Jankowich (2006)

From Copyright EVIDENCE

Advertising Architectural Publishing of books, periodicals and other publishing Programming and broadcasting Computer programming Computer consultancy Creative, arts and entertainment Cultural education

Film and motion pictures Sound recording and music publishing Photographic activities PR and communication Software publishing (including video games) Specialised design Television programmes Translation and interpretation

1. Relationship between protection (subject matter/term/scope) and supply/economic development/growth/welfare 2. Relationship between creative process and protection - what motivates creators (e.g. attribution; control; remuneration; time allocation)? 3. Harmony of interest assumption between authors and publishers (creators and producers/investors) 4. Effects of protection on industry structure (e.g. oligopolies; competition; economics of superstars; business models; technology adoption) 5. Understanding consumption/use (e.g. determinants of unlawful behaviour; user-generated content; social media)

A. Nature and Scope of exclusive rights (hyperlinking/browsing; reproduction right) B. Exceptions (distinguish innovation and public policy purposes; open-ended/closed list; commercial/non-commercial distinction) C. Mass digitisation/orphan works (non-use; extended collective licensing) D. Licensing and Business models (collecting societies; meta data; exchanges/hubs; windowing; crossborder availability) E. Fair remuneration (levies; copyright contracts) F. Enforcement (quantifying infringement; criminal sanctions; intermediary liability; graduated response; litigation and court data; commercial/non-commercial distinction; education and awareness)

Source Details

Jankowich (2006)
Title: EULAw: The Complex Web of Corporate Rule-Making in Virtual Worlds
Author(s): Jankowich, A.
Year: 2006
Citation: Jankowich, A. (2006) EULAw: The Complex Web of Corporate Rule-Making in Virtual Worlds. Tulane Journal of Technology and Intellectual Property, 8
Link(s): Definitive , Open Access
Key Related Studies:
Discipline:
Linked by:
About the Data
Data Description: Data were obtained from the terms and agreements governing 48 ‘virtual worlds’, being massive-multiplayer-online-games (MMOGs).
TK Video games
Data Type: Primary data
Secondary Data Sources:
Data Collection Methods:
Data Analysis Methods:
Industry(ies):
Country(ies):
Cross Country Study?: Yes
Comparative Study?: No
Literature review?: No
Government or policy study?: No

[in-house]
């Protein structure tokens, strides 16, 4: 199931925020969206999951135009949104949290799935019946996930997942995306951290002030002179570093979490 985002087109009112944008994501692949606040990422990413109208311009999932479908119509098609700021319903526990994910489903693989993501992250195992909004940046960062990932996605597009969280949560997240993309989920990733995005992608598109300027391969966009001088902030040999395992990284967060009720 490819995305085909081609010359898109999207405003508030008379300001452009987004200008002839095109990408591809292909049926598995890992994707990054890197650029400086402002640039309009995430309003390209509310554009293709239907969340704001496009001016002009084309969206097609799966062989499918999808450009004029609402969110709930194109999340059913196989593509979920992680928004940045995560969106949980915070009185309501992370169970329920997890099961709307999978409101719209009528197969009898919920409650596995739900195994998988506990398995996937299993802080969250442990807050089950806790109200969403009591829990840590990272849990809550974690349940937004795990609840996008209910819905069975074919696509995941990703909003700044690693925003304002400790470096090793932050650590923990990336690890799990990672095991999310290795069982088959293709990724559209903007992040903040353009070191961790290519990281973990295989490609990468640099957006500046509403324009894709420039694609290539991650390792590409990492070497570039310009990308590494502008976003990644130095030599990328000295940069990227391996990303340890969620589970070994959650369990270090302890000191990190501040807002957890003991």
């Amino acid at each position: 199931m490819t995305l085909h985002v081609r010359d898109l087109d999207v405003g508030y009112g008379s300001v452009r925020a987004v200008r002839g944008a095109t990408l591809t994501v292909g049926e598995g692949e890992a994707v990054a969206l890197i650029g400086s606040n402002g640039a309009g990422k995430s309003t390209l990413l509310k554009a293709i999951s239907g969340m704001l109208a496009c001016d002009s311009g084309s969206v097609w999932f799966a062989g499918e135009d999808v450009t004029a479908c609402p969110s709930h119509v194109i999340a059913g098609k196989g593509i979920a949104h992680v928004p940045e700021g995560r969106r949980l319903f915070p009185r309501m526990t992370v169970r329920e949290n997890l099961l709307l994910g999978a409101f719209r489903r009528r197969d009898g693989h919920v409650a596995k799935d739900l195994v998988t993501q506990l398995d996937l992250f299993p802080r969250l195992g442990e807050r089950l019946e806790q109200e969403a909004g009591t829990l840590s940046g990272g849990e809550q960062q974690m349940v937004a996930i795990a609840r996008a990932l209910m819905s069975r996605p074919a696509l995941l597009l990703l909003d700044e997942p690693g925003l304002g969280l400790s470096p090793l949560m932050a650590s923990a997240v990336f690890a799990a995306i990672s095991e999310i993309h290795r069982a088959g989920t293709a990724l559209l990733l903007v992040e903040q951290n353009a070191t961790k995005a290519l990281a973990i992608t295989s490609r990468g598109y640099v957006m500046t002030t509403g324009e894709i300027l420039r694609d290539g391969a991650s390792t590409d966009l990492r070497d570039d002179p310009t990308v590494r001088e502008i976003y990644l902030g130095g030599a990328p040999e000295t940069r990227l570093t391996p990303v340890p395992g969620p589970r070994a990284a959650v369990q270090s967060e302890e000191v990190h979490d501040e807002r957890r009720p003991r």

Time Period(s) of Collection:
Funder(s):

Abstract

“In this Article, I will examine the private systems of regulation governing virtual worlds that are typically contained in EULAs, terms of service (ToS), rules of conduct, posting policies, and naming policies (collectively, “governing agreements”). My analysis is based on a survey of the governing agreements of forty-eight virtual worlds.”

Main Results of the Study

• Whilst the study finds that the majority of EULAs are easily accessible (70.83%), a high median number of agreements per title (3.6 per title) results in complexity of regulation.

• Most EULAs claim copyright only over aspects not created by participants in the virtual world. However, 33.33% of EULAs claim copyright over everything, including user contributions. Similarly, whilst 56.25% of agreements include an automatic licence from the user to the platform, 14.58% of agreements oblige a complete assignment of all user-generated content.

• Sale and transfer of the virtual world, and its contents, are usually restricted. 66.67% of EULAs prevent sale or transfer, and 56.25% prohibit the sale of virtual property outside of the world.

• As 37.50% of the titles surveyed have the same owners as at least one other game surveyed, this same structure of governance is likely throughout multiple worlds.

Policy Implications as Stated By Author

The study does not make any explicit policy recommendations.


Coverage of Study

Coverage of Fundamental Issues
Issue Included within Study
Relationship between protection (subject matter/term/scope) and supply/economic development/growth/welfare
Green-tick.png
Relationship between creative process and protection - what motivates creators (e.g. attribution; control; remuneration; time allocation)?
Harmony of interest assumption between authors and publishers (creators and producers/investors)
Effects of protection on industry structure (e.g. oligopolies; competition; economics of superstars; business models; technology adoption)
Green-tick.png
Understanding consumption/use (e.g. determinants of unlawful behaviour; user-generated content; social media)
Coverage of Evidence Based Policies
Issue Included within Study
Nature and Scope of exclusive rights (hyperlinking/browsing; reproduction right)
Exceptions (distinguish innovation and public policy purposes; open-ended/closed list; commercial/non-commercial distinction)
Mass digitisation/orphan works (non-use; extended collective licensing)
Licensing and Business models (collecting societies; meta data; exchanges/hubs; windowing; crossborder availability)
Green-tick.png
Fair remuneration (levies; copyright contracts)
Enforcement (quantifying infringement; criminal sanctions; intermediary liability; graduated response; litigation and court data; commercial/non-commercial distinction; education and awareness)

Datasets

Sample size: 48
Level of aggregation: EULA
Period of material under study: